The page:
The International Association of Firefighters union said Monday it would resume making federal campaign contributions after seeing lawmakers commit new resources to public safety and speak out more forcefully against anti-union measures in Ohio, Wisconsin and other states.
The announcement should come as welcome news to Democrats, who will need strong union support if they want to hold on to their majority in the Senate and have a chance at retaking the House.
The firefighters union _ a reliable supporter of mostly Democratic candidates _ made a splash in April when it stopped donating cash to congressional campaigns and redirected resources to state fights. At the time, union officials said lawmakers were taking firefighters' support for granted.
"Our frustration was a lack of voice on the battles that we're facing out across the states," union president Harold Schaitberger said in an interview. "We wanted them to at least step up, use their political standing and ability to help us fight back."
Schaitberger praised Democratic House and Senate lawmakers for spending time and money to help overturn an Ohio law last month that restricted collective bargaining rights for public employees. Democratic leaders in the House are also helping with union efforts to recall Wisconsin Gov. Scott Walker, who pushed his own measure limiting union rights.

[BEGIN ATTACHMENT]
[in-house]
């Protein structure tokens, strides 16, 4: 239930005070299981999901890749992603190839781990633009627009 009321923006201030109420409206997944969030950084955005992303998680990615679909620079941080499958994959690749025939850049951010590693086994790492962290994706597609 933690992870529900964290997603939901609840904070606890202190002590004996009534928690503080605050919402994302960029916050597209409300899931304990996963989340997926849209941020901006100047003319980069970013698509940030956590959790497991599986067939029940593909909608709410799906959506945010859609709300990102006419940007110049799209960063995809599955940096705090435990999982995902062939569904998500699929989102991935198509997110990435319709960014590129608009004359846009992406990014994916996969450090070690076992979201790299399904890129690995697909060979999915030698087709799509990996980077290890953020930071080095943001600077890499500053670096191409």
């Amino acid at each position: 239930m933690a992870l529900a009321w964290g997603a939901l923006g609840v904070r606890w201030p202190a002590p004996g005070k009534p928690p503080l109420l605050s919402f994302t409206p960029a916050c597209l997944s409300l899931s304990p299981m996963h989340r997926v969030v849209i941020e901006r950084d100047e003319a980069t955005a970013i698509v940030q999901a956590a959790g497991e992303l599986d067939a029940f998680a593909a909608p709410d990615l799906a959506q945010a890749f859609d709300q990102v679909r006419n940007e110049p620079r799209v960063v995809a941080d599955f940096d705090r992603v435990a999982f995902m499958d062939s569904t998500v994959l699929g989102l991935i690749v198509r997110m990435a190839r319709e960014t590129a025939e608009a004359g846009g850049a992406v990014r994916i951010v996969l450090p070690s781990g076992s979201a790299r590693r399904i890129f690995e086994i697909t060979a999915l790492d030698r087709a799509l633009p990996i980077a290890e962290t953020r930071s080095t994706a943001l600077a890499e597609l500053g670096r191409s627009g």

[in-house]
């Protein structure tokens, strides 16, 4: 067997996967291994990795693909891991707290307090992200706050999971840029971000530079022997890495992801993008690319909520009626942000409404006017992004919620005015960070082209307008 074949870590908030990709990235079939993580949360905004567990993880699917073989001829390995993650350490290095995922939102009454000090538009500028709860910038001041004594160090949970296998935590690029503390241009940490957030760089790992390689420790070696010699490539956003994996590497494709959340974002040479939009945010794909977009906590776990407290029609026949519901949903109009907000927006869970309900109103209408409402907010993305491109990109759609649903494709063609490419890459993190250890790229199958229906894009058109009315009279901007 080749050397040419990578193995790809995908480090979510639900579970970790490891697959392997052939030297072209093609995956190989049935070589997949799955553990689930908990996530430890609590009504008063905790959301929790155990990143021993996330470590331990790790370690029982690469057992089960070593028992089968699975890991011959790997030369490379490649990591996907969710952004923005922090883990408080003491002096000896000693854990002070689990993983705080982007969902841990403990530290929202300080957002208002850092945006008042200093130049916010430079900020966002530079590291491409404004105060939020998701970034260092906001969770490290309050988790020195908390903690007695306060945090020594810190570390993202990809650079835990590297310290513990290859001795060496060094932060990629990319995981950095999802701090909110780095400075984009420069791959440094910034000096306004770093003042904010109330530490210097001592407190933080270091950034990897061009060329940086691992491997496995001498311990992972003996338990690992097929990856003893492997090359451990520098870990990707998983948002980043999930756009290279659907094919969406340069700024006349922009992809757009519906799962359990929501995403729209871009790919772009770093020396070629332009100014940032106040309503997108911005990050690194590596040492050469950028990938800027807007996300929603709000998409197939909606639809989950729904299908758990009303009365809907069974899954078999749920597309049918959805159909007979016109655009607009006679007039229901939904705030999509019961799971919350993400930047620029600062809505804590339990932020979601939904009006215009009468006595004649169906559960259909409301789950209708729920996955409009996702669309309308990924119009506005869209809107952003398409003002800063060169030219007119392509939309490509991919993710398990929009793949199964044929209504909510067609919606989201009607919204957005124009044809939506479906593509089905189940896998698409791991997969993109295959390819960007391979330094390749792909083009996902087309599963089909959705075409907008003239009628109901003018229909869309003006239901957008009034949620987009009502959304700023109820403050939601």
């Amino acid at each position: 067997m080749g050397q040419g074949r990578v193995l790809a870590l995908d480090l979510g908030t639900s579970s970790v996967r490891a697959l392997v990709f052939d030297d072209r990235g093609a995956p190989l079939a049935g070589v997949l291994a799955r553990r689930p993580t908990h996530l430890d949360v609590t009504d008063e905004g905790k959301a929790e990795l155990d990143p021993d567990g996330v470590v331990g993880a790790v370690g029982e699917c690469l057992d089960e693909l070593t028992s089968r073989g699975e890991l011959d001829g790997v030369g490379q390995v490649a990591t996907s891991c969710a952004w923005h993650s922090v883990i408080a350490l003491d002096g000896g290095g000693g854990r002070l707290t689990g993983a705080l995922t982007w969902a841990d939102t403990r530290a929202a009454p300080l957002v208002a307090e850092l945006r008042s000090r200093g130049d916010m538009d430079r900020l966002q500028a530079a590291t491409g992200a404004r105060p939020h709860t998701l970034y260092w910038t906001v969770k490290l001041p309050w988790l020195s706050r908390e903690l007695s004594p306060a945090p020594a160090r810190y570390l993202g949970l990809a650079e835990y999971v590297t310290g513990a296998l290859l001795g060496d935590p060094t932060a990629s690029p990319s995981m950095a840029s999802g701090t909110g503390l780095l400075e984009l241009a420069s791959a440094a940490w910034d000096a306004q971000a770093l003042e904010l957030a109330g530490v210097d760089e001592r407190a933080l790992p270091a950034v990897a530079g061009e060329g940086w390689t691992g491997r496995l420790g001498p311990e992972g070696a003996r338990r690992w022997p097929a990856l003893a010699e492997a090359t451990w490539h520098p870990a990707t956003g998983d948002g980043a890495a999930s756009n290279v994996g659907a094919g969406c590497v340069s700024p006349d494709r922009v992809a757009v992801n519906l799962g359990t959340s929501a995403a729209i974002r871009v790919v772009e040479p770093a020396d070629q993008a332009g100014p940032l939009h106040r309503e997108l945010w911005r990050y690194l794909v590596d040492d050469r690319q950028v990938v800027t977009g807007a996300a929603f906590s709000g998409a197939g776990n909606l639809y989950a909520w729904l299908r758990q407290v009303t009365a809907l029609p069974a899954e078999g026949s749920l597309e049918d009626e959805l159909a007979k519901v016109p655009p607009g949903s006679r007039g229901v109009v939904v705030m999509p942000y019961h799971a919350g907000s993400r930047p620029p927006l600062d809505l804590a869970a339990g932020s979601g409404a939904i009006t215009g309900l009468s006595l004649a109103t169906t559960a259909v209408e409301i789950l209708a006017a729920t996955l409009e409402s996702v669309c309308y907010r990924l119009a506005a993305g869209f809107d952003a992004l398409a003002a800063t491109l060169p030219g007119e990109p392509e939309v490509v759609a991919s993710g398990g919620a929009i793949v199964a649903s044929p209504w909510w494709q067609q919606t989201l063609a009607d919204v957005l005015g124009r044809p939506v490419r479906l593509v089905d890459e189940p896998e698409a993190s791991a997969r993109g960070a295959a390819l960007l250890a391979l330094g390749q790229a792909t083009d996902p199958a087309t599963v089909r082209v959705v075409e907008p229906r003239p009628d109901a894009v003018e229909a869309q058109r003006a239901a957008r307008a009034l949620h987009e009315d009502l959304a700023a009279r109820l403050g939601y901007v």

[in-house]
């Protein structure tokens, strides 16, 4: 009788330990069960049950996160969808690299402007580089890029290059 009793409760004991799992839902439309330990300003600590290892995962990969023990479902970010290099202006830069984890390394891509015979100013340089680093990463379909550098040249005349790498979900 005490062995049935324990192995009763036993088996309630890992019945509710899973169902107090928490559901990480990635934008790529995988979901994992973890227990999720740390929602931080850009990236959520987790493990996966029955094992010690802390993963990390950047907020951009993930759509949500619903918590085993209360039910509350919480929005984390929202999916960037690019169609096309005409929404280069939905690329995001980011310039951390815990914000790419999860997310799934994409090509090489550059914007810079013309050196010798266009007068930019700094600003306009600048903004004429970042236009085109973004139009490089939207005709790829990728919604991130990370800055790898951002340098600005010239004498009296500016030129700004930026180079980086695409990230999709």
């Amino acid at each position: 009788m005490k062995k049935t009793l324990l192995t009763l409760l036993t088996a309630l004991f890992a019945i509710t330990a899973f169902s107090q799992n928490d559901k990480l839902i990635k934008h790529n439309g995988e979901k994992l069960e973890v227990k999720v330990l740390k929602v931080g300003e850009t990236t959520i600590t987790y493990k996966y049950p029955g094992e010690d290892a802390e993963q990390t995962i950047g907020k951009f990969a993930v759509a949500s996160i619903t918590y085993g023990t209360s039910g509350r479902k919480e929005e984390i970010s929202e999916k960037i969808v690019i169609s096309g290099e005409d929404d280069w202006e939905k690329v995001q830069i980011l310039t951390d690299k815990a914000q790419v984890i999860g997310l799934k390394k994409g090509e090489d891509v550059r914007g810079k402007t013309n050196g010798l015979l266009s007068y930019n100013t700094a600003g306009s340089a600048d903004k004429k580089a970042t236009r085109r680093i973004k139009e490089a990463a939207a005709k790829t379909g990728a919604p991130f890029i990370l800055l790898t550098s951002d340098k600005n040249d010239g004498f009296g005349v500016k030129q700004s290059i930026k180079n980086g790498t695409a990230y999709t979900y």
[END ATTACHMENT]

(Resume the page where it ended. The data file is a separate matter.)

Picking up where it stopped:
On the federal agenda, Schaitberger said he was pleased that part of the massive spending bill Congress passed over the weekend that includes $730 million in grants for local fire departments. The money will translate into jobs for about 7,000 firefighters and paramedics who were laid off or waiting to fill posts that were vacant due to budget cuts.
The 300,000-member union is an influential force in politics. Candidates seek out the union's valuable endorsement so they can use it in campaign ads and hold press events where they are flanked by uniformed firefighters.
The union spent nearly $15 million on behalf of federal candidates in 2010, including nearly $2.4 million in direct contributions. Its political action committee, known as FIREPAC, was ranked 10th out of more than 7,100 such groups, according to the Center for Responsive Politics.
Halting federal contributions for nine months allowed the union to target more resources to the states, where a number of state legislatures moved to curb collective bargaining rights for public employees. Many GOP officials _ and even some Democrats _ blamed generous wage and pension benefits in union contracts for creating budget shortfalls.
The move to cut off federal contributions apparently got the attention of congressional leaders. Soon after that, House Democratic leader Nancy Pelosi organized a rally against the state actions and encouraged Democrats to go out into their districts and speak out against measures limiting union rights.
Schaitberger said contributions would flow again, but warned that it wouldn't be "business as usual." He said the union would hold lawmakers accountable and make sure that support is earned.